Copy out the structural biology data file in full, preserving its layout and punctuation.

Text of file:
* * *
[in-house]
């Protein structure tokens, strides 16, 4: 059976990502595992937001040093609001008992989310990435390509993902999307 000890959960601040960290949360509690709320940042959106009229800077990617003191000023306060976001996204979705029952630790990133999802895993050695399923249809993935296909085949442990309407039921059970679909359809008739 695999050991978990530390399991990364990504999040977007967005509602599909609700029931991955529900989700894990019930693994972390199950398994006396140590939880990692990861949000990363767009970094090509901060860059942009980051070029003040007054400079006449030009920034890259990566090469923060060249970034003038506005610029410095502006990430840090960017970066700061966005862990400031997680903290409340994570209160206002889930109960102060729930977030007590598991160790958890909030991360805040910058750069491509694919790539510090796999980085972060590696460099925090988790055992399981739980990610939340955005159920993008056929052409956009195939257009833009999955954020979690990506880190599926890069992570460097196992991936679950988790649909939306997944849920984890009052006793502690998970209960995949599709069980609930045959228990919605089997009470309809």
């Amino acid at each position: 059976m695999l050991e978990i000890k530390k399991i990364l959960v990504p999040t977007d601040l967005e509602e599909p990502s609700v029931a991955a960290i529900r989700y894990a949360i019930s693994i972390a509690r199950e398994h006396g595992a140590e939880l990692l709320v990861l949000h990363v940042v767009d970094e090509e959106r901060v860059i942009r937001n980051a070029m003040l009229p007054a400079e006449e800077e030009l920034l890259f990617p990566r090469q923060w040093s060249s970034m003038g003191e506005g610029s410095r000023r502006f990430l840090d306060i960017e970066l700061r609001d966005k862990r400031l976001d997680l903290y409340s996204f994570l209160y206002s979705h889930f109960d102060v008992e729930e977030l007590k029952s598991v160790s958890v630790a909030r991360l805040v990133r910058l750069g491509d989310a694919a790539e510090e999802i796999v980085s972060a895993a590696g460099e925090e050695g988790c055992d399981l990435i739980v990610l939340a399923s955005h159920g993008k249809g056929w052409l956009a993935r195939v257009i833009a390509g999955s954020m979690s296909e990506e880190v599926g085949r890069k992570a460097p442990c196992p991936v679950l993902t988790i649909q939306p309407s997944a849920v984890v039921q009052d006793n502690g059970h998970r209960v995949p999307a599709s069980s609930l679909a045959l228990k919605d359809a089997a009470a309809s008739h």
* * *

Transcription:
[in-house]
């Protein structure tokens, strides 16, 4: 059976990502595992937001040093609001008992989310990435390509993902999307 000890959960601040960290949360509690709320940042959106009229800077990617003191000023306060976001996204979705029952630790990133999802895993050695399923249809993935296909085949442990309407039921059970679909359809008739 695999050991978990530390399991990364990504999040977007967005509602599909609700029931991955529900989700894990019930693994972390199950398994006396140590939880990692990861949000990363767009970094090509901060860059942009980051070029003040007054400079006449030009920034890259990566090469923060060249970034003038506005610029410095502006990430840090960017970066700061966005862990400031997680903290409340994570209160206002889930109960102060729930977030007590598991160790958890909030991360805040910058750069491509694919790539510090796999980085972060590696460099925090988790055992399981739980990610939340955005159920993008056929052409956009195939257009833009999955954020979690990506880190599926890069992570460097196992991936679950988790649909939306997944849920984890009052006793502690998970209960995949599709069980609930045959228990919605089997009470309809």
């Amino acid at each position: 059976m695999l050991e978990i000890k530390k399991i990364l959960v990504p999040t977007d601040l967005e509602e599909p990502s609700v029931a991955a960290i529900r989700y894990a949360i019930s693994i972390a509690r199950e398994h006396g595992a140590e939880l990692l709320v990861l949000h990363v940042v767009d970094e090509e959106r901060v860059i942009r937001n980051a070029m003040l009229p007054a400079e006449e800077e030009l920034l890259f990617p990566r090469q923060w040093s060249s970034m003038g003191e506005g610029s410095r000023r502006f990430l840090d306060i960017e970066l700061r609001d966005k862990r400031l976001d997680l903290y409340s996204f994570l209160y206002s979705h889930f109960d102060v008992e729930e977030l007590k029952s598991v160790s958890v630790a909030r991360l805040v990133r910058l750069g491509d989310a694919a790539e510090e999802i796999v980085s972060a895993a590696g460099e925090e050695g988790c055992d399981l990435i739980v990610l939340a399923s955005h159920g993008k249809g056929w052409l956009a993935r195939v257009i833009a390509g999955s954020m979690s296909e990506e880190v599926g085949r890069k992570a460097p442990c196992p991936v679950l993902t988790i649909q939306p309407s997944a849920v984890v039921q009052d006793n502690g059970h998970r209960v995949p999307a599709s069980s609930l679909a045959l228990k919605d359809a089997a009470a309809s008739h």